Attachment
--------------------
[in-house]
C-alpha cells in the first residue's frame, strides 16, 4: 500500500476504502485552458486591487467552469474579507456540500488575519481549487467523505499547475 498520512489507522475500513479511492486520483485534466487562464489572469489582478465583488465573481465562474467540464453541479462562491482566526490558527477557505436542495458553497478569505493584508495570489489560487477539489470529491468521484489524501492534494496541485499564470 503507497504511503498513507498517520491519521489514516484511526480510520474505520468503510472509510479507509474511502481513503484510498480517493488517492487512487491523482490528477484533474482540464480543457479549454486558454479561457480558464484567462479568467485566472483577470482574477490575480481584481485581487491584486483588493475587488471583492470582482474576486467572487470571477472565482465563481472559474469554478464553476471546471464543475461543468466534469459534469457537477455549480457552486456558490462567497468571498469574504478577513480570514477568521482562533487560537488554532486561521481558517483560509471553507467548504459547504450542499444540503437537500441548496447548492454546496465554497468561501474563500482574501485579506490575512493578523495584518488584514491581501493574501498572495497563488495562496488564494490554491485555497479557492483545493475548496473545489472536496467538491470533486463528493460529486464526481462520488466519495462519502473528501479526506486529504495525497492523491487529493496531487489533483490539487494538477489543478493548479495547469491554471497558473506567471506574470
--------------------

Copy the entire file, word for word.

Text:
[in-house]
C-alpha cells in the first residue's frame, strides 16, 4: 500500500476504502485552458486591487467552469474579507456540500488575519481549487467523505499547475 498520512489507522475500513479511492486520483485534466487562464489572469489582478465583488465573481465562474467540464453541479462562491482566526490558527477557505436542495458553497478569505493584508495570489489560487477539489470529491468521484489524501492534494496541485499564470 503507497504511503498513507498517520491519521489514516484511526480510520474505520468503510472509510479507509474511502481513503484510498480517493488517492487512487491523482490528477484533474482540464480543457479549454486558454479561457480558464484567462479568467485566472483577470482574477490575480481584481485581487491584486483588493475587488471583492470582482474576486467572487470571477472565482465563481472559474469554478464553476471546471464543475461543468466534469459534469457537477455549480457552486456558490462567497468571498469574504478577513480570514477568521482562533487560537488554532486561521481558517483560509471553507467548504459547504450542499444540503437537500441548496447548492454546496465554497468561501474563500482574501485579506490575512493578523495584518488584514491581501493574501498572495497563488495562496488564494490554491485555497479557492483545493475548496473545489472536496467538491470533486463528493460529486464526481462520488466519495462519502473528501479526506486529504495525497492523491487529493496531487489533483490539487494538477489543478493548479495547469491554471497558473506567471506574470